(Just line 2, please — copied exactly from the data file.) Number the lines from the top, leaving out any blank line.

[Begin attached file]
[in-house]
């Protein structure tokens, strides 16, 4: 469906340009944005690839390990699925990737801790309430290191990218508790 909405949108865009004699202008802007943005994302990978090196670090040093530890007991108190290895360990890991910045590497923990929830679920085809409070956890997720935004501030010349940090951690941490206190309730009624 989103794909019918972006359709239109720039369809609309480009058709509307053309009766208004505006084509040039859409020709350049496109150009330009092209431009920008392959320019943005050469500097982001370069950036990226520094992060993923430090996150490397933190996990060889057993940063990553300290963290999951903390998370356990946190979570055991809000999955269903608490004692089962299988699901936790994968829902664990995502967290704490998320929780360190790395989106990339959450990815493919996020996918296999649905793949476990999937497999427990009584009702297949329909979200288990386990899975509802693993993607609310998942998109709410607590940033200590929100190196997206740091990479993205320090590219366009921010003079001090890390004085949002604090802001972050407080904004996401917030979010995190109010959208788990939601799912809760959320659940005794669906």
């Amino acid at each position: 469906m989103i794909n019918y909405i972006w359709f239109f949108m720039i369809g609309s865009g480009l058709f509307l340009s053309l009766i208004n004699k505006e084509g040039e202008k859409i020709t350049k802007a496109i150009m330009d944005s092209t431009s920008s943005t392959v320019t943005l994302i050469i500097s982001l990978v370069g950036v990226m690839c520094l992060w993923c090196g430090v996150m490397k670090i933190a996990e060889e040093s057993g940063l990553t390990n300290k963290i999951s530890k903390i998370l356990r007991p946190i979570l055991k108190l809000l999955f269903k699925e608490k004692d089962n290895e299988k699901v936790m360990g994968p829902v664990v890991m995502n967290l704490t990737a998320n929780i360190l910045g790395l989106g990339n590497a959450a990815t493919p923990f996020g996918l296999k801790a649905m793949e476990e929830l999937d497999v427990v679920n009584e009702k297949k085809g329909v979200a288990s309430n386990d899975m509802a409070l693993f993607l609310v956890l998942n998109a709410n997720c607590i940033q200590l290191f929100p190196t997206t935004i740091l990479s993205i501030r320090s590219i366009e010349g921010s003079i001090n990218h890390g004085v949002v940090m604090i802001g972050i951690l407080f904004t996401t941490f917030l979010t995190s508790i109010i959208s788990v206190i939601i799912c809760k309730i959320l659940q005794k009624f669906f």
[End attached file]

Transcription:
């Protein structure tokens, strides 16, 4: 469906340009944005690839390990699925990737801790309430290191990218508790 909405949108865009004699202008802007943005994302990978090196670090040093530890007991108190290895360990890991910045590497923990929830679920085809409070956890997720935004501030010349940090951690941490206190309730009624 989103794909019918972006359709239109720039369809609309480009058709509307053309009766208004505006084509040039859409020709350049496109150009330009092209431009920008392959320019943005050469500097982001370069950036990226520094992060993923430090996150490397933190996990060889057993940063990553300290963290999951903390998370356990946190979570055991809000999955269903608490004692089962299988699901936790994968829902664990995502967290704490998320929780360190790395989106990339959450990815493919996020996918296999649905793949476990999937497999427990009584009702297949329909979200288990386990899975509802693993993607609310998942998109709410607590940033200590929100190196997206740091990479993205320090590219366009921010003079001090890390004085949002604090802001972050407080904004996401917030979010995190109010959208788990939601799912809760959320659940005794669906």